While chimpanzees, which are our closest relatives sharing 98% of our genetic blueprint, are notorious for their widespread tool use, the same can’t be said about gorillas. The great apes have only been caught twice by researchers engaged in tool use. One used a stick to explore the depth of a muddy river and another turned a tree trunk to use it as a bridge. Finally we’ve got a third documented instance of gorilla tool use, and it’s most touching one too.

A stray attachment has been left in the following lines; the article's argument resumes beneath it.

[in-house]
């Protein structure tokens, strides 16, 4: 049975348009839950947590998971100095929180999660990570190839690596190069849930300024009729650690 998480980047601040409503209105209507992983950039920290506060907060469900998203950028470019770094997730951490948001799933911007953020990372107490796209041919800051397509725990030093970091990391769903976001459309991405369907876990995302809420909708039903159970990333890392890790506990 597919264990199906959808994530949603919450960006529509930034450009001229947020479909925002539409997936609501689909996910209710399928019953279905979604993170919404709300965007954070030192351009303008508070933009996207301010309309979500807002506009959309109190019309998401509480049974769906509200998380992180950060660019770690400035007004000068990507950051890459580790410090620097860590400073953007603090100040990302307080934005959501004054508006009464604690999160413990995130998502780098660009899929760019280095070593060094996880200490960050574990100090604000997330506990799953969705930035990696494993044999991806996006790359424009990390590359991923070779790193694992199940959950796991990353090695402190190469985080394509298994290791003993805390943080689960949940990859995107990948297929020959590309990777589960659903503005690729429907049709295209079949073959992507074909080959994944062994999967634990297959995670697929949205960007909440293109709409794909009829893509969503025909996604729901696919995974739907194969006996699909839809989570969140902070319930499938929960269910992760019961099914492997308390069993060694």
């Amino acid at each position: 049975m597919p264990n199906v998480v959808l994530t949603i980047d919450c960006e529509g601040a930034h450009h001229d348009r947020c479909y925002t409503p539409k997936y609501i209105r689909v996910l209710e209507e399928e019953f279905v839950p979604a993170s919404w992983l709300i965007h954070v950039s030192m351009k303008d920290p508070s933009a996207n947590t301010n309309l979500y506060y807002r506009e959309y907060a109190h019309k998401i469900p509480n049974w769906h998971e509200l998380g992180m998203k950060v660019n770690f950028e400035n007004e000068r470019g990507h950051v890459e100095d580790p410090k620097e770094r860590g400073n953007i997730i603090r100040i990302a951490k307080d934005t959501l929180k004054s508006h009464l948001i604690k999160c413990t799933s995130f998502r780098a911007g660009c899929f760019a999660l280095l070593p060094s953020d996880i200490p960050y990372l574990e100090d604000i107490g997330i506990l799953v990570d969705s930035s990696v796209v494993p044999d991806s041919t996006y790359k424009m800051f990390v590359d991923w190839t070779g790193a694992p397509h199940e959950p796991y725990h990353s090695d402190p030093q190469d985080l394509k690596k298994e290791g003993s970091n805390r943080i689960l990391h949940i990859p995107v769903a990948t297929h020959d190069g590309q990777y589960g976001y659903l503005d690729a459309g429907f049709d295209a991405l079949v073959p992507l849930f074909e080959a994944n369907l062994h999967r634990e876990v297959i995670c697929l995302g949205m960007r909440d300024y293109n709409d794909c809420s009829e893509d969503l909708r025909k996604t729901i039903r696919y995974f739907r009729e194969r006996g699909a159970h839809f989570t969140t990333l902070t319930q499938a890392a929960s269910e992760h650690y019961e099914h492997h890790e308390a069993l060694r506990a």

gorrila_mother_aid

(c) Science Mag

Deep in the Volcanoes National Park (Rwanda), an adult female was observed using a bamboo culm as a ladder for her offspring who couldn’t pass an obstacle otherwise. At first glace, the behavior might seem unintentional, however the researchers surprised the whole moment and saw that the mother reacted and came to aid with the makeshift ladder only after the offspring cried for help.  When the infant gorilla grabbed the lowered pole, the mother then grasped it more firmly, which allowed the infant to scurry up to join her. Beautiful!

The findings were reported in the journal Behavioural Processes

[NOW READ] Gorillas: more similar to humans than previously thought

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